The company won the lucrative mill lands of Jupiter and Elphinstone through a special purpose vehicle with a 40-percent stake in each project.

These lands, which are to be developed into office spaces (of 3.5 million square feet of lease area), are expected to be ready for tenancy by 2008; revenue from these projects might start flowing in from FY-2009.

As Indiabulls Real Estate’s present strategy is to ‘develop and sell’, it is likely that the company would sell its complete stake once there is full occupancy. This would mean that these projects may not serve as regular income streams.

The lease model in this case would have been lucrative as it could have enjoyed peak rentals, given the shortage in office space in the region.

However, the sale of stake may be warranted as the company needs to infuse cash for its other projects.

The other planned projects include integrated housing in the Northern Capital Region, Chennai and the Mumbai Metropolitan Region. These projects that have not yet reached the launch stage may well take five-six years to execute and sell.

Further, with well-entrenched players such as Unitech and Hiranandani, the company may require strong marketing as its brand recognition is limited compared to its peers.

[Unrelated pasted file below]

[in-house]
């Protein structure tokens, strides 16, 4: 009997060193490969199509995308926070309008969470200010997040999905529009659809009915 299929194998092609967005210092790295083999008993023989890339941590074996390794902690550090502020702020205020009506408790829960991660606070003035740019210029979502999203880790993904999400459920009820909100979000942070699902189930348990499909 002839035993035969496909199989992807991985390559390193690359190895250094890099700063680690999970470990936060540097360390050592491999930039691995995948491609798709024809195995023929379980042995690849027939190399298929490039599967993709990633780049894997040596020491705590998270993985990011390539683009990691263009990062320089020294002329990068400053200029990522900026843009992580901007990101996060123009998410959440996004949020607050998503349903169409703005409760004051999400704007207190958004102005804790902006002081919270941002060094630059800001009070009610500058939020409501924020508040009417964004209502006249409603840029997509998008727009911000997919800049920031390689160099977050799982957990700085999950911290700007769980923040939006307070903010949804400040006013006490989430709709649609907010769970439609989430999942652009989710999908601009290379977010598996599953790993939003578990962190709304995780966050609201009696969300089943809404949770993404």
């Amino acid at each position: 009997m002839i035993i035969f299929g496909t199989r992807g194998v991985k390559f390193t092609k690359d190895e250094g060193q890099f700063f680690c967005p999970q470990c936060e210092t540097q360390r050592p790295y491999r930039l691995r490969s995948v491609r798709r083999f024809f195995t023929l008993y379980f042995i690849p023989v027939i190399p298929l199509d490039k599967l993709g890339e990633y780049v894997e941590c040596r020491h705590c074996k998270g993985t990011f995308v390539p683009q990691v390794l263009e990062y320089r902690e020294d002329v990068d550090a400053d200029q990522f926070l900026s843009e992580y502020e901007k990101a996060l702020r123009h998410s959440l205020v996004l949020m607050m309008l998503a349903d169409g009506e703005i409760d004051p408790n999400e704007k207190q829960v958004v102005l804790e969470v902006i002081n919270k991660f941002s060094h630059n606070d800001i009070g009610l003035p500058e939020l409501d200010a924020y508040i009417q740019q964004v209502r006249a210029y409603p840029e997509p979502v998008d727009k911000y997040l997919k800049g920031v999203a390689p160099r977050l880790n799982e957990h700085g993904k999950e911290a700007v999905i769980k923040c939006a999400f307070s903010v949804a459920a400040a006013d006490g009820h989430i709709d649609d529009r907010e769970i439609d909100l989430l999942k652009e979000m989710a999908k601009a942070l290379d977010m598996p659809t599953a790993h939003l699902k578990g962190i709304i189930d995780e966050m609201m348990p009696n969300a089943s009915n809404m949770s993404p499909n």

The three special economic zones to be developed by the company should be viewed with caution.

For one, with little execution skills in the real-estate development business, the company plans to develop the SEZs on its own, even as established players prefer co-developers.

Two, some of the planned SEZs such as the Raigarh one may not find it easy to get the right tenants.

Although this SEZ plans to capitalise on the upcoming Rewa Port and Mumbai trans-harbour link, it may face competition from Reliance’s Navi Mumbai SEZ planned in the locality.

Given the long gestation period for completion of SEZs and further time needed to get tenants and break-even, we are not factoring in any earnings contribution from the SEZs in the medium-term.

Hence, of the total projects, Jupiter mill and Elphinstone may be the only ones that could significantly add to the earnings stream in the near future.

Too much expansion

The company has been on an equity expansion mode since its listing. It recently announced plans to issue 4.3-crore preferential warrants to its promoters to raise about Rs 2,322 crore.

This, together with earlier issues, would result in an equity expansion of 30 per cent on conversion of warrants.

Given the limited earnings visibility over the next couple of years, the massive equity expansion bears the risk of earnings dilution.

The issue of warrants to promoters at a sizeable discount to the market price does not lend confidence on the governance aspect.

On the business expansion front, the company plans to seek members’ approval to invest or lend Rs 1,000 crore to Indiabulls Wholesale Services.

This suggests that the company may be looking at utilising the funds towards its proposed retail foray. This apart, it has also joined the bandwagon of real-estate companies applying for telecom licence.

With sizeable projects in hand, huge funding requirement and limited track record, the company’s foray into new businesses diffuses focus from its primary business, which is itself in a nascent stage.

This also poses the risk of diversion of resources from its existing business.